Earlier today, the Nobel Prize for medicine was awarded to British and Japanese scientists John Gurdon and Shinya Yamanaka. The men's work found that adult cells can be returned to their stem cell state, a discovery that undercuts the utilitarian embryonic stem cell research and use (a little poetic that the prize was awarded during this year's "40 Days for Life".)
The Stem Cell Debate
Scientists have long known that stem cells might hold the key to repairing debilitating diseases such as Parkinson's, Alzheimer's, and injuries like Christopher Reeve's paralyzing spinal cord injury. This is because stem cells are cellular "blanks" awaiting specialization. They have all the coding they need to become any type of cell for their body, and can be tailored to replace the specific cells that are damaged.
In the past, some have supported embryonic stem cells, which takes cells that haven't specialized yet. Embryonic cells can be harvested from aborted babies or, more often, from eggs donated for research that are fertilized in the lab and never implanted into a woman's womb. Many Christians and others oppose research this on ethical grounds, citing sanctity of life and the issue of benefiting from the death of children.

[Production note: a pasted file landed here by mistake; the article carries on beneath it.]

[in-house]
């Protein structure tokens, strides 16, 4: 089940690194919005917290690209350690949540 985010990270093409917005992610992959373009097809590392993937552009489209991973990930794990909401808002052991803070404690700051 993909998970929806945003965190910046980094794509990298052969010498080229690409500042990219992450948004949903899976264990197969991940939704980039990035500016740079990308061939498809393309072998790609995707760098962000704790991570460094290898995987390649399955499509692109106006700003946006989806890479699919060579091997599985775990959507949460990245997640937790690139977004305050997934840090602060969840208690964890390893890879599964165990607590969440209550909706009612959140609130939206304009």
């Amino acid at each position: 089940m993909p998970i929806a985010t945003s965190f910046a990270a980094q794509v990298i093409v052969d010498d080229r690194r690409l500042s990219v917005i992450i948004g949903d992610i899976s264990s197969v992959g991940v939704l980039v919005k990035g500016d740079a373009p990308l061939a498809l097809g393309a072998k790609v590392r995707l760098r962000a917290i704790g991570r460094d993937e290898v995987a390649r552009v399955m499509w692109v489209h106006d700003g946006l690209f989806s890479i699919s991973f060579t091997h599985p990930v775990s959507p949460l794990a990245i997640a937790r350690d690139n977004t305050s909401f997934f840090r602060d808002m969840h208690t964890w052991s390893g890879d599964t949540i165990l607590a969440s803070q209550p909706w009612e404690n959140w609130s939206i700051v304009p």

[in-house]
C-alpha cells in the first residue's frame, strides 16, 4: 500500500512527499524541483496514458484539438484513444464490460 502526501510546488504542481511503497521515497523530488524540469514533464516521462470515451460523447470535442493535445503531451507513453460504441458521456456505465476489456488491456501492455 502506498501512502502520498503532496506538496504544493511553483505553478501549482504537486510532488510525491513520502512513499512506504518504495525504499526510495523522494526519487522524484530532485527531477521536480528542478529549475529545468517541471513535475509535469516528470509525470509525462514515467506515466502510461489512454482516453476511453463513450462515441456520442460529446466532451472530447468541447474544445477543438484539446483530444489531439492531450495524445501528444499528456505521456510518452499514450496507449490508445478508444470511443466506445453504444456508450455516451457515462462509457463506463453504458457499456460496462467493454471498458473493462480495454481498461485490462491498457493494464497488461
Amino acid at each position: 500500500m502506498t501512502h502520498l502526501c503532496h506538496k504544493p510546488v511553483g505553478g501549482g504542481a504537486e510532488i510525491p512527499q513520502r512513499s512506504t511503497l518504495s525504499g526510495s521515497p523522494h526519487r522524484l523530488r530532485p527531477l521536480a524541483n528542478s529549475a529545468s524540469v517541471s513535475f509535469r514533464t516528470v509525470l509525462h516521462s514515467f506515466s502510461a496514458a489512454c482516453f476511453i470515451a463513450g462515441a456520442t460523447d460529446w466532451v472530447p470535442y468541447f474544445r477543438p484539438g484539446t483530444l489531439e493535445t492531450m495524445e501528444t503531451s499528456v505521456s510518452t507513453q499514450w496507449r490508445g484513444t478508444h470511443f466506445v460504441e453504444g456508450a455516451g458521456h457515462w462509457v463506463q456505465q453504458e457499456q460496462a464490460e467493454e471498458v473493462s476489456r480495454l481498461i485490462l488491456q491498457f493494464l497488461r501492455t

Gurdon and Yamanaka's combined work may make one of the best inroads yet in the argument against embryonic cell use: effectiveness. Just like a transplanted organ, cells transplanted from another person risk rejection. This risk disappears when using the patient's own cells, but until that was impossible. Embryos were the only viable place to get stem cells. What the Nobel Prize winners were able to do was effectively strip the narrowed specialization away from mature cells, returning them to state of unspecialized potential.
This could possibly mean that someday, a patient's skin cell could be stripped of its skin specialization, and be reassigned as a spinal cord cell, or a brain cell, or an eye cell. It also means that stem cell research that so many researchers, patient advocates, and others have wanted can be done without violating sanctity of life. We may be able to move forward medically by moving away from the ethical stalemate.
Gurdon and Yamanaka's work may make all this possible. However, there are still unknowns on both the scientific and ethical fronts: the growth of these cells may not be controllable, resulting in cancer; the potential uses may increase the demand for embryonic stem cells; the sanctity of life debate may not furthered by any of this.
That's why, in my opinion, we shouldn't rush to endorse or demonize particular scientific findings. Science (and the scientist) is neither Savior nor Satan, and we should avoid setting up the Church as a scientific review board. If you're a scientist, go for it. But for the rest of us, let's celebrate this advancement, then keep weighing in as God's NaCl and Photon waves to the (scientific) world.